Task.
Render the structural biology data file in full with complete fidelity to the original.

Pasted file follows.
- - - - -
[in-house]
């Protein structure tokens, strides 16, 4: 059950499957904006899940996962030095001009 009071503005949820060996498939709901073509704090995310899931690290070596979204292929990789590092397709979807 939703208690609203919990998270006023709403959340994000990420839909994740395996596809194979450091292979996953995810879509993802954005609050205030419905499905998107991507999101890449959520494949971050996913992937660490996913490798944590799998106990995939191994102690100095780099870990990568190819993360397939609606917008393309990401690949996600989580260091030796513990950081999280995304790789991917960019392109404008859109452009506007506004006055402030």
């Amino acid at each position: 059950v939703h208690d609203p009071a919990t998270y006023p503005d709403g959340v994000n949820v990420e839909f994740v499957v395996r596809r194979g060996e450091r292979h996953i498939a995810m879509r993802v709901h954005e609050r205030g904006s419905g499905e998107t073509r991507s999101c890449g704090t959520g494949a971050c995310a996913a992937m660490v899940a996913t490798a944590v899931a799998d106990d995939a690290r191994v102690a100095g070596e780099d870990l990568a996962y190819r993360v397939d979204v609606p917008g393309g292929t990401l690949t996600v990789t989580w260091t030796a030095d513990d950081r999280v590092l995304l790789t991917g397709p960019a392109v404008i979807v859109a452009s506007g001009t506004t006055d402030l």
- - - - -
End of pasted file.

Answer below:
[in-house]
């Protein structure tokens, strides 16, 4: 059950499957904006899940996962030095001009 009071503005949820060996498939709901073509704090995310899931690290070596979204292929990789590092397709979807 939703208690609203919990998270006023709403959340994000990420839909994740395996596809194979450091292979996953995810879509993802954005609050205030419905499905998107991507999101890449959520494949971050996913992937660490996913490798944590799998106990995939191994102690100095780099870990990568190819993360397939609606917008393309990401690949996600989580260091030796513990950081999280995304790789991917960019392109404008859109452009506007506004006055402030």
């Amino acid at each position: 059950v939703h208690d609203p009071a919990t998270y006023p503005d709403g959340v994000n949820v990420e839909f994740v499957v395996r596809r194979g060996e450091r292979h996953i498939a995810m879509r993802v709901h954005e609050r205030g904006s419905g499905e998107t073509r991507s999101c890449g704090t959520g494949a971050c995310a996913a992937m660490v899940a996913t490798a944590v899931a799998d106990d995939a690290r191994v102690a100095g070596e780099d870990l990568a996962y190819r993360v397939d979204v609606p917008g393309g292929t990401l690949t996600v990789t989580w260091t030796a030095d513990d950081r999280v590092l995304l790789t991917g397709p960019a392109v404008i979807v859109a452009s506007g001009t506004t006055d402030l």